The key is to carefully consider what information is important and develop both the criteria and methodology to extract the data. While it is understood that travel cost is high, there is no substitute for visits to supplier’s facilities. While there, utilize the criteria that you find to be crucial to your supply chain decision making. If you are using a particular format for supplier audits, re-visit this layout and see if additional information can be gathered during this time, i.e., robustness of supplier maintenance programs and detailed information regarding continuous improvement initiatives. If you utilize questionnaires to pre-qualify potential sources, consider what questions are being asked. Questionnaires are generally weighted toward a particular area, so if you feel that particular areas are weak, change the format.
Pay particular attention to Failure Mode and Effects Analysis (FMEA) data that may be generated by the supplier. Insure that the supplier is carefully considering ALL aspects of process failure. If you are not using FMEA’s, you might want to consider the power of this format to assess risk, then ask your supplier to submit these documents for key items.
Mitigation of Risk
Once you know what issues you are dealing with, the process of minimizing such risk must begin. The level of exposure and area of exposure will dictate what must be done. In the case of a supplier struggling with cash flow issues, you must address the issue with the principals involved. A plan of improvement could be issued, or you could start to develop alternate sources of supply. Quality issues are also critical, and generally are known at a high level. This could be the result of inadequate tooling, poor process control, or a myriad of other issues. Solid recovery plans are mission critical to solving such dilemmas. Ongoing issues may dictate alternate sourcing.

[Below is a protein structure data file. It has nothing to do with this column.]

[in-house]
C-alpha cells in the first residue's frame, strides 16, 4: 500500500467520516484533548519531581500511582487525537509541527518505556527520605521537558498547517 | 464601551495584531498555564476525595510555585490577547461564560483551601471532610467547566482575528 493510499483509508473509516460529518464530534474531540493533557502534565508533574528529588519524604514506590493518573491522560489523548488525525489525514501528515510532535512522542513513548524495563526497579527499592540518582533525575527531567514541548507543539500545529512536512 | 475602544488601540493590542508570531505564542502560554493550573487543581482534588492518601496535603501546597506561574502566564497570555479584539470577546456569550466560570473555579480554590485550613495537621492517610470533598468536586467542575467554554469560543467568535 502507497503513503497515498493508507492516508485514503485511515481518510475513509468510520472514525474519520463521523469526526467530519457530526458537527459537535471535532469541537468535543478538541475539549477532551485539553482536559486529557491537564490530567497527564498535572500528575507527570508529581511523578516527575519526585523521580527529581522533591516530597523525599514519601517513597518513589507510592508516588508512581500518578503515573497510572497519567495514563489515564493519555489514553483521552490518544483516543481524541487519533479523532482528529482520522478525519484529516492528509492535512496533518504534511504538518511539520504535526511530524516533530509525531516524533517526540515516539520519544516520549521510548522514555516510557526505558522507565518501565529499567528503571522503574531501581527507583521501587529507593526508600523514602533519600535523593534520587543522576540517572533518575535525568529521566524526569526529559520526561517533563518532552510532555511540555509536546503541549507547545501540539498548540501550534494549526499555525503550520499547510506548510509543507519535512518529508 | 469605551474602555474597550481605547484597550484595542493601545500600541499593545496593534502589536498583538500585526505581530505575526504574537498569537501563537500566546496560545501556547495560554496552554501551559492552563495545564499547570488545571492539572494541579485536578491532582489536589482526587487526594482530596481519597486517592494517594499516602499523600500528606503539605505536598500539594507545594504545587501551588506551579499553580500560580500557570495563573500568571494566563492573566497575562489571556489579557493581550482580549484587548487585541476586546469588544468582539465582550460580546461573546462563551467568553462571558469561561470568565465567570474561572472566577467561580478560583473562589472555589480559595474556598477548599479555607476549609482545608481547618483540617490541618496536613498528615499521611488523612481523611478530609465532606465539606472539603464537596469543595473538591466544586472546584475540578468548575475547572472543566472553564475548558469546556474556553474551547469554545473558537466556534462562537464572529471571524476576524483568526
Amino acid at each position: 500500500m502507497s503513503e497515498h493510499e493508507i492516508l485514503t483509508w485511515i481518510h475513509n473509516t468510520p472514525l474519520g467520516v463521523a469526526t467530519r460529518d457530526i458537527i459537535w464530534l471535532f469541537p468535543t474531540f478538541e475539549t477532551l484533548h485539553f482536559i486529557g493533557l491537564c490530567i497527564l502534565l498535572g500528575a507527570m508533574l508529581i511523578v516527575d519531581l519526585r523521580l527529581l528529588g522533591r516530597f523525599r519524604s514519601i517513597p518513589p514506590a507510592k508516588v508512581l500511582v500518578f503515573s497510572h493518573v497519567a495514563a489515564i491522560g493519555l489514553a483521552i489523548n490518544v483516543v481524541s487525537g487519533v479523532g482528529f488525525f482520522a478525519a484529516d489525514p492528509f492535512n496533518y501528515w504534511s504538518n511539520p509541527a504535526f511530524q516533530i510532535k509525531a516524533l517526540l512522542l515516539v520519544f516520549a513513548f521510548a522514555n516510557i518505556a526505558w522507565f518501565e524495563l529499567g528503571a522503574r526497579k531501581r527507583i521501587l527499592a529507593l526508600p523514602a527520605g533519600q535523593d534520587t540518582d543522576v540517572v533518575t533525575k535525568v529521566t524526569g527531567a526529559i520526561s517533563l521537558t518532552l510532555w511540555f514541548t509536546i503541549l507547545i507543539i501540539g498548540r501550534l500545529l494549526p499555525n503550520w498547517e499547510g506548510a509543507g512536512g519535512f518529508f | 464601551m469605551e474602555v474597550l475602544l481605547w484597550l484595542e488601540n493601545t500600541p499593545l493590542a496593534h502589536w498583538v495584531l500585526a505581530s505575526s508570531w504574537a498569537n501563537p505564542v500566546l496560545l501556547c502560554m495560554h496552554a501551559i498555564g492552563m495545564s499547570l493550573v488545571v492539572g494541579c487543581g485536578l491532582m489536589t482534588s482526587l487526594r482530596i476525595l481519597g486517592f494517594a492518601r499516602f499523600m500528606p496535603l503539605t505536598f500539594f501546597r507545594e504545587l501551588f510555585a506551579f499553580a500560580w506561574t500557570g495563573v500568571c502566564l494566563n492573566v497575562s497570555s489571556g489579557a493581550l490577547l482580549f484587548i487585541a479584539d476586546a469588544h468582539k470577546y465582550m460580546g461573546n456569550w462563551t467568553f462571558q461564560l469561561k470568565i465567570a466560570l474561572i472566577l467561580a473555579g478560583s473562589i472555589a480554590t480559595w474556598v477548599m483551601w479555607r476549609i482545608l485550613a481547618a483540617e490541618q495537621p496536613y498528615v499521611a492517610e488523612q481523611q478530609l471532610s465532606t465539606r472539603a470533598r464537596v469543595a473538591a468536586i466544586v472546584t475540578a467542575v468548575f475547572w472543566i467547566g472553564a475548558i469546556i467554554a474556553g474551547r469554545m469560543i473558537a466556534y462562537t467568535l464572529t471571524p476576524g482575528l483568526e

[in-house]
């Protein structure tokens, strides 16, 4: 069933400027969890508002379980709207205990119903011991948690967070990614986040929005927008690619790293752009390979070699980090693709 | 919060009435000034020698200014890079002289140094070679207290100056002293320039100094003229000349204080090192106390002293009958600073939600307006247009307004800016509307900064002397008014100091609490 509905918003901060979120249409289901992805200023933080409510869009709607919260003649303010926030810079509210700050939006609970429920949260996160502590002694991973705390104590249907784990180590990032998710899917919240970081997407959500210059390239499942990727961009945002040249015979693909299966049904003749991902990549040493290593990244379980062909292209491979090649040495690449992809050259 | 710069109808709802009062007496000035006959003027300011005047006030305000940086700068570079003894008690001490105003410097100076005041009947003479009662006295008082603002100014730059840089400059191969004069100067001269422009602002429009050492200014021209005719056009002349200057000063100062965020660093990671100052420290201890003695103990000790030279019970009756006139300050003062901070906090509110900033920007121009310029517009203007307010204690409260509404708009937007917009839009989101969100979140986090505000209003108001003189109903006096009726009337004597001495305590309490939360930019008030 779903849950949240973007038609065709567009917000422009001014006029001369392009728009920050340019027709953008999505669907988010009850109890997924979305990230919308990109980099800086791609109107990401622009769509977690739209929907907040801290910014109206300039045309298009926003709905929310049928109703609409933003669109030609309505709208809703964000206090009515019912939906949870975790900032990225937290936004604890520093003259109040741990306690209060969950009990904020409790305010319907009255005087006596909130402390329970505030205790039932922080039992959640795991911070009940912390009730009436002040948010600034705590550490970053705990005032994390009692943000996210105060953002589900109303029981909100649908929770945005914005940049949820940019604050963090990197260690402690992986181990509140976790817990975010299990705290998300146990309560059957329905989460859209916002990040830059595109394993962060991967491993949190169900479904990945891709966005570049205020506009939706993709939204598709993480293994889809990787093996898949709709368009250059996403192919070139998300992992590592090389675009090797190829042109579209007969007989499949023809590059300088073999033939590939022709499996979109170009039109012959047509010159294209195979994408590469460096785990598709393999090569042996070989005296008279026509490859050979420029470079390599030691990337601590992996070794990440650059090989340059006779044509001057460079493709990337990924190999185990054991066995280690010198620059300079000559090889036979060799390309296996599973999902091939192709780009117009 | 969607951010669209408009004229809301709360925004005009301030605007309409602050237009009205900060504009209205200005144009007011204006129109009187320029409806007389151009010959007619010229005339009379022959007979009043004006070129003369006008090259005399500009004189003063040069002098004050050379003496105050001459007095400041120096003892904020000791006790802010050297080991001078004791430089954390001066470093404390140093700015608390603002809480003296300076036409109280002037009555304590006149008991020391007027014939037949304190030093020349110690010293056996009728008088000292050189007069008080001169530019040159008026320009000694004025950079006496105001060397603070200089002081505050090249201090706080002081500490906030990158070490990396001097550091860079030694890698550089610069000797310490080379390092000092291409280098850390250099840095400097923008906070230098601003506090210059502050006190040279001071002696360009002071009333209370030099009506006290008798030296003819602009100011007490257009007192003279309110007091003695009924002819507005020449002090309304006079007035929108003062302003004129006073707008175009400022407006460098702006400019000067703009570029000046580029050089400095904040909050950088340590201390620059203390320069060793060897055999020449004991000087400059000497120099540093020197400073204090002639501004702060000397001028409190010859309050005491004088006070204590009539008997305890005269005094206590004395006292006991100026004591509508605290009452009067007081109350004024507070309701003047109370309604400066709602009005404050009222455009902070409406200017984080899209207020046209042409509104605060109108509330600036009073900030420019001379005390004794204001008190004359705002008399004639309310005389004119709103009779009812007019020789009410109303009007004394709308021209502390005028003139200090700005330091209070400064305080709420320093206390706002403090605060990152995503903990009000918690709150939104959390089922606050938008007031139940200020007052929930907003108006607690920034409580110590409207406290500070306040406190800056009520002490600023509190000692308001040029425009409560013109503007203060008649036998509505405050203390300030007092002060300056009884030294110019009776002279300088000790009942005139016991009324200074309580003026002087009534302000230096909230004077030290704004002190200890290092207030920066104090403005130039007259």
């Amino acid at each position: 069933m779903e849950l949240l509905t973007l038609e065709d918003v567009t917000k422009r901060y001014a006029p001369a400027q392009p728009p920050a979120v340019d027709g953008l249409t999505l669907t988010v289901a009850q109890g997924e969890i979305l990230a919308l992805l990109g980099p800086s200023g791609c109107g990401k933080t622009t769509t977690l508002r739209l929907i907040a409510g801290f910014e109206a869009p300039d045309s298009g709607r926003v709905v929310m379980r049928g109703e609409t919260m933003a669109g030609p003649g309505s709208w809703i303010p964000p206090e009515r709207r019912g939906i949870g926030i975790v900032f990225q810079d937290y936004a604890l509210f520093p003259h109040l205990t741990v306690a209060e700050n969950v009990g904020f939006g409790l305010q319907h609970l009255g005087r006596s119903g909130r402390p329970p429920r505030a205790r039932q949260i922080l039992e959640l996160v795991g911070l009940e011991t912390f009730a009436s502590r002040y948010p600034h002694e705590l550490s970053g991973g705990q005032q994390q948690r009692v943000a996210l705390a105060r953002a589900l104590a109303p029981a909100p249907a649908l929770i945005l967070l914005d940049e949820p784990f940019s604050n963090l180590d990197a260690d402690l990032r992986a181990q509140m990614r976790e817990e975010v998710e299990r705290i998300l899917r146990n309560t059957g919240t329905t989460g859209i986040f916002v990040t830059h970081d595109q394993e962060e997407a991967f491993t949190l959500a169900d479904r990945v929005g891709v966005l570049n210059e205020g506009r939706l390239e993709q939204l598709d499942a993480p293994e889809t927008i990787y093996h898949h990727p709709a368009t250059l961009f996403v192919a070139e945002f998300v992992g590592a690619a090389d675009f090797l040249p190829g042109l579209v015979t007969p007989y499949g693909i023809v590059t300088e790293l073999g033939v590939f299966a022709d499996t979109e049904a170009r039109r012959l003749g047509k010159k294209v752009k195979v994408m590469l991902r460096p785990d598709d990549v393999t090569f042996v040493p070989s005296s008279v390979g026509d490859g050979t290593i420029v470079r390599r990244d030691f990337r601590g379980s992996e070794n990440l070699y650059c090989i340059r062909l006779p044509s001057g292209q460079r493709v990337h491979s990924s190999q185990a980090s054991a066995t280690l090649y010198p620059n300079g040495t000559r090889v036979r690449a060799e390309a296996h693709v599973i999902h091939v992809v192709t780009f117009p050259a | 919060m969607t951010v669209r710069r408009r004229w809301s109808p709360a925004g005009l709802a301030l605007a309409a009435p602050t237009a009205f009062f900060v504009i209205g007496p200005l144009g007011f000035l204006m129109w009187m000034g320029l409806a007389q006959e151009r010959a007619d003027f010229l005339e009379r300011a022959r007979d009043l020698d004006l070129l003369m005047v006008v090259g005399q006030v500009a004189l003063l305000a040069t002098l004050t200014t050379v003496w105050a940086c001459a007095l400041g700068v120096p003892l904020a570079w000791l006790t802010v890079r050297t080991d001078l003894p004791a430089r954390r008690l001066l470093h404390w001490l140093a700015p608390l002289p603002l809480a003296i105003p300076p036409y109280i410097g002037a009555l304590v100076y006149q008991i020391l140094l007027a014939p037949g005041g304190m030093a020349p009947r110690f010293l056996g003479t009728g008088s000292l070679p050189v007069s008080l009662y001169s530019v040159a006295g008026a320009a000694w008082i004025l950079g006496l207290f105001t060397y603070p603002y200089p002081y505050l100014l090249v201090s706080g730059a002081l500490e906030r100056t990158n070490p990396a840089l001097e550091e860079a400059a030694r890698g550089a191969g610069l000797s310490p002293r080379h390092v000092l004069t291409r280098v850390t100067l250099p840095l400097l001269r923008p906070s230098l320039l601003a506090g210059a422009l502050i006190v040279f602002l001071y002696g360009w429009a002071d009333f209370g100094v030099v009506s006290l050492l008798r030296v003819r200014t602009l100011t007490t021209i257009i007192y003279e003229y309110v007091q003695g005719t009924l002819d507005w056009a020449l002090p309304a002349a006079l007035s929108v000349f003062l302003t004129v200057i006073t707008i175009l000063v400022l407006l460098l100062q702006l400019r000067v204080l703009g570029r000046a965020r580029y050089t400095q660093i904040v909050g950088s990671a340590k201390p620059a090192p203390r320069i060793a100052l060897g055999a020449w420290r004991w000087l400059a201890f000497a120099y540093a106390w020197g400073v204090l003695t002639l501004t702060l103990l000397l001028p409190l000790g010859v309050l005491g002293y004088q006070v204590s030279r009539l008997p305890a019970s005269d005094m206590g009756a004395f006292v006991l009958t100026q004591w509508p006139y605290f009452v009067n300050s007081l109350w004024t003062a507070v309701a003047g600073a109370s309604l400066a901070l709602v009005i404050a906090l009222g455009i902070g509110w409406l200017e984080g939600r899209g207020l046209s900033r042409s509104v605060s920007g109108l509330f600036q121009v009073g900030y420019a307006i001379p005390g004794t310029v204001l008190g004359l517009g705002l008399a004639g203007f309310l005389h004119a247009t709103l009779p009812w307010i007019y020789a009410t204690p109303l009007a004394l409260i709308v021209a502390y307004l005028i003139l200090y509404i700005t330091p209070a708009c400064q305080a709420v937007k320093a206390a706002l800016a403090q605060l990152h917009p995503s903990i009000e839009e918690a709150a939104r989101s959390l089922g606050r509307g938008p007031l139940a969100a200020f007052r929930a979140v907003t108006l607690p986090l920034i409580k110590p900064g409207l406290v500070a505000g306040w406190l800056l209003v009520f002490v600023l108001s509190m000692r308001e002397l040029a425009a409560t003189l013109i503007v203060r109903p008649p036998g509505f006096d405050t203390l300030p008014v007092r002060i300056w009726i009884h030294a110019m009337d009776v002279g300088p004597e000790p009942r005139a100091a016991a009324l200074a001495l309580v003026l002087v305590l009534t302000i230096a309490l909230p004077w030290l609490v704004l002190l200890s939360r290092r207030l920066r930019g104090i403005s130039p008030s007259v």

Any activity that you can start now to better show to both your Customers and the certifying bodies that you are serious about assessing purchasing risk will pay big dividends in the future. It should be stated that starting such an endeavor is hard work, but the results of the labor well done will result in the purchasing and manufacturing staff having a higher level of confidence in the supply chain. There are a lot of reasons that can be given to NOT start this process; “we currently don’t have a problem, we are not staffed for this”, etc. But you don’t know what problems are lurking until such a system is in place.
Future maintenance of the system is a given and must be considered as part of the overall plan. Once integrated into the policies and procedures of a facility, the execution of the program will be a matter of course.
Who has time to do all of this? Advantage Kentucky Alliance has developed a service called “Supplier Source Selection Research”, and we stand ready to assist you with our staff of talented resources. As a provider of Continuous Improvement, Growth Services, and Leadership Development, we understand the challenges facing the manufacturers and can apply our resources to leverage change within your organization.
For more information about how the Advantage Kentucky Alliance can help you assess and select sourcing suppliers, or for more information on any of our other Continuous Improvement or Growth services, contact Scott Broughton, Center Director at 814-505-3786, email@example.com or visit www.AdvantageKY.org.